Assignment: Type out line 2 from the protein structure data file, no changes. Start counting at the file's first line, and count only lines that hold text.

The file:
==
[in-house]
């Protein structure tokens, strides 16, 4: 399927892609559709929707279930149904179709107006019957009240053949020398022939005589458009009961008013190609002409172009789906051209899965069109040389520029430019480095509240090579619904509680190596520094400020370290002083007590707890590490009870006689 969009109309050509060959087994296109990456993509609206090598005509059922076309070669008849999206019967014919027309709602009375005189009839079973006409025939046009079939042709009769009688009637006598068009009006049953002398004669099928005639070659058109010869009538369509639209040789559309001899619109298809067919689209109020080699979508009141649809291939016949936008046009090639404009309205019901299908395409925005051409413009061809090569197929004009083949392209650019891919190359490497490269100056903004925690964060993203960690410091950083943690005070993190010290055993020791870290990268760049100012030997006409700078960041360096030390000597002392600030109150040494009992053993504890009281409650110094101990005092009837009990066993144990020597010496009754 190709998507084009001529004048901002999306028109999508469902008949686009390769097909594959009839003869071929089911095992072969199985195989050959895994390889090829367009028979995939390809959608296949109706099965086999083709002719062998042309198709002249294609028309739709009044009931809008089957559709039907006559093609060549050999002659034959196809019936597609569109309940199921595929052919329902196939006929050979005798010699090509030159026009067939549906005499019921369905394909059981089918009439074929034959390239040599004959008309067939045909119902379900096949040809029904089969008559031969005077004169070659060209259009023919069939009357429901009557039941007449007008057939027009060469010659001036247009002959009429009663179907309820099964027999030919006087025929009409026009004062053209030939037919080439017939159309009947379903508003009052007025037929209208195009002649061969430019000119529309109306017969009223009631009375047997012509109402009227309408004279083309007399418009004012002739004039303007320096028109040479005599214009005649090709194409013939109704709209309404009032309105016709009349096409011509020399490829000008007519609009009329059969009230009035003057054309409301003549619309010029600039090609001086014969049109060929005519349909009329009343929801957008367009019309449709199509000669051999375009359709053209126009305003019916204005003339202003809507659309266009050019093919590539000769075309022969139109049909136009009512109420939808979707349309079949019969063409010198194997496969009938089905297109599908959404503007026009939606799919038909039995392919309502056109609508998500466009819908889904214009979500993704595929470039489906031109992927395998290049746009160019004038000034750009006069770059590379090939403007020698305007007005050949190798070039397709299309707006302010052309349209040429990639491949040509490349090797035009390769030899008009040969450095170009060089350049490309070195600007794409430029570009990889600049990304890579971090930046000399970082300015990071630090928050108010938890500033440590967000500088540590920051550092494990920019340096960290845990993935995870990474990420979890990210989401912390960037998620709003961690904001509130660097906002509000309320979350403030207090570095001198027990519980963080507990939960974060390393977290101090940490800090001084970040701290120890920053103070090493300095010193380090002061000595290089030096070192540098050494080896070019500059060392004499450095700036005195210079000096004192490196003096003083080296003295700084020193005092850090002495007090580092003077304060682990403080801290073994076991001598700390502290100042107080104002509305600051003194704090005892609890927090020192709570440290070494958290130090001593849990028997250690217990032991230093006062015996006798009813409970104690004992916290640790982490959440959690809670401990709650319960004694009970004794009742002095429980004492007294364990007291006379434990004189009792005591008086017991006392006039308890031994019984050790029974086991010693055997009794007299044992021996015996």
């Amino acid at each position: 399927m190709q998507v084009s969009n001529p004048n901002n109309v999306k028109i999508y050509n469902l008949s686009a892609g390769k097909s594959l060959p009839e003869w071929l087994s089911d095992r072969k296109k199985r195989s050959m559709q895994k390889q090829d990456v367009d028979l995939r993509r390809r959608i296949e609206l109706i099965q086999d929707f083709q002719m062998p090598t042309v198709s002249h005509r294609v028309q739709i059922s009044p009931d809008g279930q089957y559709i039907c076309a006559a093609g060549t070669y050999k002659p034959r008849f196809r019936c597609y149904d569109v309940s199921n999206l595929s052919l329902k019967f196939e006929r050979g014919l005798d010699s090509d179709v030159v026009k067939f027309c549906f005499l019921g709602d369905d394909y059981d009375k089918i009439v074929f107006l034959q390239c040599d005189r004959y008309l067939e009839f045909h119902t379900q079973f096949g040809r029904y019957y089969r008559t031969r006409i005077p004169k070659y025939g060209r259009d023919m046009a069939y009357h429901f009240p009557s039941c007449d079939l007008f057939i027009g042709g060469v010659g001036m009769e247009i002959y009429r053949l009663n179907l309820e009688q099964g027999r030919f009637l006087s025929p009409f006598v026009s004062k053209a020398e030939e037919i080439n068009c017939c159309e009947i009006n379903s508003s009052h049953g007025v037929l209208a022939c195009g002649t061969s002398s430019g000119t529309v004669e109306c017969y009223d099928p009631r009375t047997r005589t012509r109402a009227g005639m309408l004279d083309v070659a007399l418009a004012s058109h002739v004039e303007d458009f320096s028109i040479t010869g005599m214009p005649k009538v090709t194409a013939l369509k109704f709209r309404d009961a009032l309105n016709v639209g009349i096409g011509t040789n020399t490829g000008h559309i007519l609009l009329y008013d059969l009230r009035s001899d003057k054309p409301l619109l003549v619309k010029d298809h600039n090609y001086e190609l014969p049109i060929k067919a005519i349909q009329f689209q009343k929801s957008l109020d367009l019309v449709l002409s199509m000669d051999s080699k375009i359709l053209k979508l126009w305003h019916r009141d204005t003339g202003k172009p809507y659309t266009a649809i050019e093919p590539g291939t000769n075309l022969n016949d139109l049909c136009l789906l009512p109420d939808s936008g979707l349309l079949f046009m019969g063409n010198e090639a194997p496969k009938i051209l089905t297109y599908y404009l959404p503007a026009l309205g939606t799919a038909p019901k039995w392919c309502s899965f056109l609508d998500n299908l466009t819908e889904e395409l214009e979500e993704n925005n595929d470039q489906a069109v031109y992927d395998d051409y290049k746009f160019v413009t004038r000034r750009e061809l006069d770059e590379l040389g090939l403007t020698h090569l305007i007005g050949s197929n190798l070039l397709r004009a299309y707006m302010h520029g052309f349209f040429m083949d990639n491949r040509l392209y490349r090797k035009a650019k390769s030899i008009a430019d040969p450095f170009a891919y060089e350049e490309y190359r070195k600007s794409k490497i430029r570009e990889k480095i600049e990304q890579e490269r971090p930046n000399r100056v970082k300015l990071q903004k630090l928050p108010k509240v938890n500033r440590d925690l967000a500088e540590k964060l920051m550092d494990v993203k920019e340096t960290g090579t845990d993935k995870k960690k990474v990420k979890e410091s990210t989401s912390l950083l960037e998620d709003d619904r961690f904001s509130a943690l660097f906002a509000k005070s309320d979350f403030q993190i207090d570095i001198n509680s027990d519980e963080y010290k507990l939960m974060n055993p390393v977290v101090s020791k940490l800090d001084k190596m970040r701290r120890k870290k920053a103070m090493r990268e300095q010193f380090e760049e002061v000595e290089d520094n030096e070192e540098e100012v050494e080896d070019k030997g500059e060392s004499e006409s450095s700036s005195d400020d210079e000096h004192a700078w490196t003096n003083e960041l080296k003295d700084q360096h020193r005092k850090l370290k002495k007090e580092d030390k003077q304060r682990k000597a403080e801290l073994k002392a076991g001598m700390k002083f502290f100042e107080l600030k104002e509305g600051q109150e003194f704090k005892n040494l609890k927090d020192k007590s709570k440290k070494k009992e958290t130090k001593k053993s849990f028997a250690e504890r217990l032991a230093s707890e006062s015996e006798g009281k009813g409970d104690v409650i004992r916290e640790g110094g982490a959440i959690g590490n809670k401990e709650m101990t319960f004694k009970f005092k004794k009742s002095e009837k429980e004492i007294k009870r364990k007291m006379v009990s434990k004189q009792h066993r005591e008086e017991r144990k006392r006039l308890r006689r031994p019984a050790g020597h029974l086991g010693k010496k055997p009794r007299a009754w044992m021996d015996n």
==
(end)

């Protein structure tokens, strides 16, 4: 399927892609559709929707279930149904179709107006019957009240053949020398022939005589458009009961008013190609002409172009789906051209899965069109040389520029430019480095509240090579619904509680190596520094400020370290002083007590707890590490009870006689 969009109309050509060959087994296109990456993509609206090598005509059922076309070669008849999206019967014919027309709602009375005189009839079973006409025939046009079939042709009769009688009637006598068009009006049953002398004669099928005639070659058109010869009538369509639209040789559309001899619109298809067919689209109020080699979508009141649809291939016949936008046009090639404009309205019901299908395409925005051409413009061809090569197929004009083949392209650019891919190359490497490269100056903004925690964060993203960690410091950083943690005070993190010290055993020791870290990268760049100012030997006409700078960041360096030390000597002392600030109150040494009992053993504890009281409650110094101990005092009837009990066993144990020597010496009754 190709998507084009001529004048901002999306028109999508469902008949686009390769097909594959009839003869071929089911095992072969199985195989050959895994390889090829367009028979995939390809959608296949109706099965086999083709002719062998042309198709002249294609028309739709009044009931809008089957559709039907006559093609060549050999002659034959196809019936597609569109309940199921595929052919329902196939006929050979005798010699090509030159026009067939549906005499019921369905394909059981089918009439074929034959390239040599004959008309067939045909119902379900096949040809029904089969008559031969005077004169070659060209259009023919069939009357429901009557039941007449007008057939027009060469010659001036247009002959009429009663179907309820099964027999030919006087025929009409026009004062053209030939037919080439017939159309009947379903508003009052007025037929209208195009002649061969430019000119529309109306017969009223009631009375047997012509109402009227309408004279083309007399418009004012002739004039303007320096028109040479005599214009005649090709194409013939109704709209309404009032309105016709009349096409011509020399490829000008007519609009009329059969009230009035003057054309409301003549619309010029600039090609001086014969049109060929005519349909009329009343929801957008367009019309449709199509000669051999375009359709053209126009305003019916204005003339202003809507659309266009050019093919590539000769075309022969139109049909136009009512109420939808979707349309079949019969063409010198194997496969009938089905297109599908959404503007026009939606799919038909039995392919309502056109609508998500466009819908889904214009979500993704595929470039489906031109992927395998290049746009160019004038000034750009006069770059590379090939403007020698305007007005050949190798070039397709299309707006302010052309349209040429990639491949040509490349090797035009390769030899008009040969450095170009060089350049490309070195600007794409430029570009990889600049990304890579971090930046000399970082300015990071630090928050108010938890500033440590967000500088540590920051550092494990920019340096960290845990993935995870990474990420979890990210989401912390960037998620709003961690904001509130660097906002509000309320979350403030207090570095001198027990519980963080507990939960974060390393977290101090940490800090001084970040701290120890920053103070090493300095010193380090002061000595290089030096070192540098050494080896070019500059060392004499450095700036005195210079000096004192490196003096003083080296003295700084020193005092850090002495007090580092003077304060682990403080801290073994076991001598700390502290100042107080104002509305600051003194704090005892609890927090020192709570440290070494958290130090001593849990028997250690217990032991230093006062015996006798009813409970104690004992916290640790982490959440959690809670401990709650319960004694009970004794009742002095429980004492007294364990007291006379434990004189009792005591008086017991006392006039308890031994019984050790029974086991010693055997009794007299044992021996015996």